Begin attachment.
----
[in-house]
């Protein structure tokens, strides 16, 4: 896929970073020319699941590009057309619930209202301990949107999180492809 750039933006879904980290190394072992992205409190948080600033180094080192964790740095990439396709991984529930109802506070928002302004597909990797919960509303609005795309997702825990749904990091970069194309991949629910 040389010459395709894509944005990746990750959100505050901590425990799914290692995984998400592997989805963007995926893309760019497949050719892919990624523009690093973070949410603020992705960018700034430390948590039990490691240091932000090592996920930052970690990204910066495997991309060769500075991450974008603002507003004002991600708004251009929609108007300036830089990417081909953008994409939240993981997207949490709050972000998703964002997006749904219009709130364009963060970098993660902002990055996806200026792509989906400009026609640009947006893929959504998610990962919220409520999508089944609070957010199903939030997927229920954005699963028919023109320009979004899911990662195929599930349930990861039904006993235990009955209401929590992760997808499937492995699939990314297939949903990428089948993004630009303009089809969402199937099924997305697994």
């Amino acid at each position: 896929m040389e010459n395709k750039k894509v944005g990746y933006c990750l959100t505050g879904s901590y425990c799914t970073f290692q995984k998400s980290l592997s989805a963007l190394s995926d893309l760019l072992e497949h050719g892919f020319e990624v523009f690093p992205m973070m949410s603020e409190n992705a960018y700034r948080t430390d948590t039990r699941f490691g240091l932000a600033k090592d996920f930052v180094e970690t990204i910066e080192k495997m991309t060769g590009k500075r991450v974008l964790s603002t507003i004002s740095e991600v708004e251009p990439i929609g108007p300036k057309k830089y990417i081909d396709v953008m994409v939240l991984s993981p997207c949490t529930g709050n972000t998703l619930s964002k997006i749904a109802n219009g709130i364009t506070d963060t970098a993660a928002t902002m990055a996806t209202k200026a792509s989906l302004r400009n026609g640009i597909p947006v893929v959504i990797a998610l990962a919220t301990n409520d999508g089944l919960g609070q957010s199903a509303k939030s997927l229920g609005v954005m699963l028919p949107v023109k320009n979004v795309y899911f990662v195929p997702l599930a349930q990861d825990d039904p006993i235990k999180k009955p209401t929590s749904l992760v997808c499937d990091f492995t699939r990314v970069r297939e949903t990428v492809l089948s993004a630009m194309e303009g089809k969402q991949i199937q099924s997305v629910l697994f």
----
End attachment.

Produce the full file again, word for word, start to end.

[in-house]
């Protein structure tokens, strides 16, 4: 896929970073020319699941590009057309619930209202301990949107999180492809 750039933006879904980290190394072992992205409190948080600033180094080192964790740095990439396709991984529930109802506070928002302004597909990797919960509303609005795309997702825990749904990091970069194309991949629910 040389010459395709894509944005990746990750959100505050901590425990799914290692995984998400592997989805963007995926893309760019497949050719892919990624523009690093973070949410603020992705960018700034430390948590039990490691240091932000090592996920930052970690990204910066495997991309060769500075991450974008603002507003004002991600708004251009929609108007300036830089990417081909953008994409939240993981997207949490709050972000998703964002997006749904219009709130364009963060970098993660902002990055996806200026792509989906400009026609640009947006893929959504998610990962919220409520999508089944609070957010199903939030997927229920954005699963028919023109320009979004899911990662195929599930349930990861039904006993235990009955209401929590992760997808499937492995699939990314297939949903990428089948993004630009303009089809969402199937099924997305697994």
């Amino acid at each position: 896929m040389e010459n395709k750039k894509v944005g990746y933006c990750l959100t505050g879904s901590y425990c799914t970073f290692q995984k998400s980290l592997s989805a963007l190394s995926d893309l760019l072992e497949h050719g892919f020319e990624v523009f690093p992205m973070m949410s603020e409190n992705a960018y700034r948080t430390d948590t039990r699941f490691g240091l932000a600033k090592d996920f930052v180094e970690t990204i910066e080192k495997m991309t060769g590009k500075r991450v974008l964790s603002t507003i004002s740095e991600v708004e251009p990439i929609g108007p300036k057309k830089y990417i081909d396709v953008m994409v939240l991984s993981p997207c949490t529930g709050n972000t998703l619930s964002k997006i749904a109802n219009g709130i364009t506070d963060t970098a993660a928002t902002m990055a996806t209202k200026a792509s989906l302004r400009n026609g640009i597909p947006v893929v959504i990797a998610l990962a919220t301990n409520d999508g089944l919960g609070q957010s199903a509303k939030s997927l229920g609005v954005m699963l028919p949107v023109k320009n979004v795309y899911f990662v195929p997702l599930a349930q990861d825990d039904p006993i235990k999180k009955p209401t929590s749904l992760v997808c499937d990091f492995t699939r990314v970069r297939e949903t990428v492809l089948s993004a630009m194309e303009g089809k969402q991949i199937q099924s997305v629910l697994f």